Wednesday, April 29, 2015

"Merit consists in the virtue of love alone"

Today is the feast day of St Catherine of Siena, who is more-or-less the patron saint of the novel I just finished revising, Go Home, Miss America. The ghost of St Catherine has a few cameo appearances in the novel, and the protagonist is named for her. That saint was a real kook; nowadays she'd be given a fistful of prescriptions and told to relax, maybe take some art classes, that sort of thing. One does not hear these days that it's perfectly reasonable to attempt to lift yourself up to the level of the divine rather than attempting to drag the divine down to the level of humanity.

That divide, of patterning yourself after Christ (no matter the sacrifice) rather than assuming God is made in your image (and so every act of yours has the heavenly stamp of approval), is the central issue of Go Home, Miss America, even if the book is in the form of a transformative journey intertwined with a sexual comedy. Blah blah blah. You don't care about this. It's a hard sell, is this book, because the message is that people should be better than they are, that goodness is more important than happiness, that selfishness is not an okay way to engage with the world. It might be, for me anyway, a moralistic book and people only find a moralistic book attractive when the moral is "you are special and can do whatever you want and all you need is to discover your unique gift." That moral is a lie, but it sells.

Anyway, I only write this post because today is the feast day of St Catherine of Siena, and yesterday I finished a long and intense sort of revision to the manuscript of Go Home, Miss America preparatory to sending the book off to a plucky little publisher to see if they want my 85,000-word rebuke of contemporary American pridefulness.

11 comments:

  1. I hope you get good news from the publisher!

    ReplyDelete
    Replies
    1. Thanks, Tim. It will take a brave little publisher to put out this book, because it's a sort of unfriendly book, a book not designed to comfort the reader. It also contains some of my most beautiful writing, so we'll see. First, I need to enter all of my edits into the ms and actually send the book off to the publisher. Until I do that, I'm just talking.

      Delete
    2. Are you doing this through an agent? I have no idea how publishing works these days. My manuscripts collect dust and will never see the light of day let alone a publisher's eyes. But I remain curious about the process, and I am profoundly impressed by anyone who can write and publish.

      Delete
    3. Years ago I had an agent, but no longer. I have shopped the novel in question around to about a hundred agents, none of whom is interested in a book that talks seriously about faith and claims that self-actualization is less important than kindness. So these days I'm looking at small presses who take submissions directly from authors. Small presses are putting out a lot of good, interesting books, but they also have narrow tastes and their own particular foci so it remains a challenge.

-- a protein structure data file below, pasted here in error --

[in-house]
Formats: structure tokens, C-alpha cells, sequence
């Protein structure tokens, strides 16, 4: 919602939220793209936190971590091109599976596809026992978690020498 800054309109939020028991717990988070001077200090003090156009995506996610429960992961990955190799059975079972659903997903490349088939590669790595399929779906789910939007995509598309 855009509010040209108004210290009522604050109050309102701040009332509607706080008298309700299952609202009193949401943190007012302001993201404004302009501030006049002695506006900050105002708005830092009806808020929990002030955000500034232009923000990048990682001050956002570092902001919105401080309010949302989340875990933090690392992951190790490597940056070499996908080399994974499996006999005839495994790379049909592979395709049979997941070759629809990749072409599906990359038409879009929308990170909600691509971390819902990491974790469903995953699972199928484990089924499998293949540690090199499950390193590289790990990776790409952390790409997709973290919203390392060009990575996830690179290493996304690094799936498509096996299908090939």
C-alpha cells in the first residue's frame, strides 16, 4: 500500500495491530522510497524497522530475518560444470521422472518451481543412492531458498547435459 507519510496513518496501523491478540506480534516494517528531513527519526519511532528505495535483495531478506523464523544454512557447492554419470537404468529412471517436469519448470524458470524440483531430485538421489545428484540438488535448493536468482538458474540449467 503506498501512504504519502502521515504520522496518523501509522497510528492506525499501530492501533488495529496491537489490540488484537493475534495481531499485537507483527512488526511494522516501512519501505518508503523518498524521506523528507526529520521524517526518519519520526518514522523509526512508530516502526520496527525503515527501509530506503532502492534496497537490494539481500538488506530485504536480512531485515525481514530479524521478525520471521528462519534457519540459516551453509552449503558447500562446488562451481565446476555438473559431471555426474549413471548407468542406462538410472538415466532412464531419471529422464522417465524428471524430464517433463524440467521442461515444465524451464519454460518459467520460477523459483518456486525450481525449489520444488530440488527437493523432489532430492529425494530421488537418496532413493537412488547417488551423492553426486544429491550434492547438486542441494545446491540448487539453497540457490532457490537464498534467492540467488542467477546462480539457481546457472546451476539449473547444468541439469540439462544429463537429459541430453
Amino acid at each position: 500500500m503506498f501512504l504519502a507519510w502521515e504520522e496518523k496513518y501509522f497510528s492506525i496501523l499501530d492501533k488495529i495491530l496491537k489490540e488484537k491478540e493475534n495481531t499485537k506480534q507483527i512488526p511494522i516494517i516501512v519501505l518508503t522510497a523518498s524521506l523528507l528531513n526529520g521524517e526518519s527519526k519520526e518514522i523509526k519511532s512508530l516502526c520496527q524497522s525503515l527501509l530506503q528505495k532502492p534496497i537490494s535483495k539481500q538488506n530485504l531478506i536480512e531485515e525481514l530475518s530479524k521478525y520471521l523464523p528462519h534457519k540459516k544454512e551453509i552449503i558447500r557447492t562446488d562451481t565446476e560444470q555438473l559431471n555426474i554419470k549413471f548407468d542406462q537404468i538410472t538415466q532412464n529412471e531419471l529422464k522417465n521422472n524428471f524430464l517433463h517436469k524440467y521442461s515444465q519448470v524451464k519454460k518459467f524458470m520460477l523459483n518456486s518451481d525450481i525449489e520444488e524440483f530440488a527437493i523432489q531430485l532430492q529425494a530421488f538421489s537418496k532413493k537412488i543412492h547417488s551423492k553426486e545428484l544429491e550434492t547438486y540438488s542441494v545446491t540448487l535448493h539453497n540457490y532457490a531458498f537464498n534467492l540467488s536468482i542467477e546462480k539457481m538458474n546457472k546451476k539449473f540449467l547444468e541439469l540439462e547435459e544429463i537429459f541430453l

Delete
  2. Your news is not true. If you have not screwed it up in this last round of revisions, then “Go Home, Miss America” is not an off-putting moralistic tale—or at least that is not all that it is. The characters are not cutout figures of good and evil, of moral striving vs self-absorption but rather perfectly believable middle-class Americans having their own, not-all-that-exceptional, existential crises. The author may believe that it’s an obvious tale of morality, faith, and aspirations to godly behavior, but the reader is more likely to identify with a normal enough woman attempting to find a meaningful way of life. That Catherine’s way of achieving that meaning is an emulation, of a sort, of her namesake (but more of Christ, no?) may seem to the author, who rarely knows his own work, to be preaching self-denial but he is mistaken. And you are too hard on David as well who, if you ask me, isn’t all selfish desire. The problem is not the content of the book but the pusillanimity of modern publishing. It’s a heartbreaking work of staggering genius, it is. But I hope you changed that goat’s name.

    ReplyDelete
    Replies
    1. Staggering, certainly. I don't know about the rest.

      "Benedict" is an excellent name for a goat.

      Delete
  3. But not a goat that comes to a bad end.

    ReplyDelete
    Replies
    1. A watched plot never spoils.

      When it is published, make sure Chris Beha at Harper's gets a copy.

      Delete
  4. It probably goes without saying, but I'll be quite interested in this novel. Best of luck as you wade into the despondent slough of the submission process.

    ReplyDelete
  5. Buckets of luck! The beautiful, the good, and the true need a lot of luck these days, I fear. But perhaps you will have your share soon. I hope so!

    ReplyDelete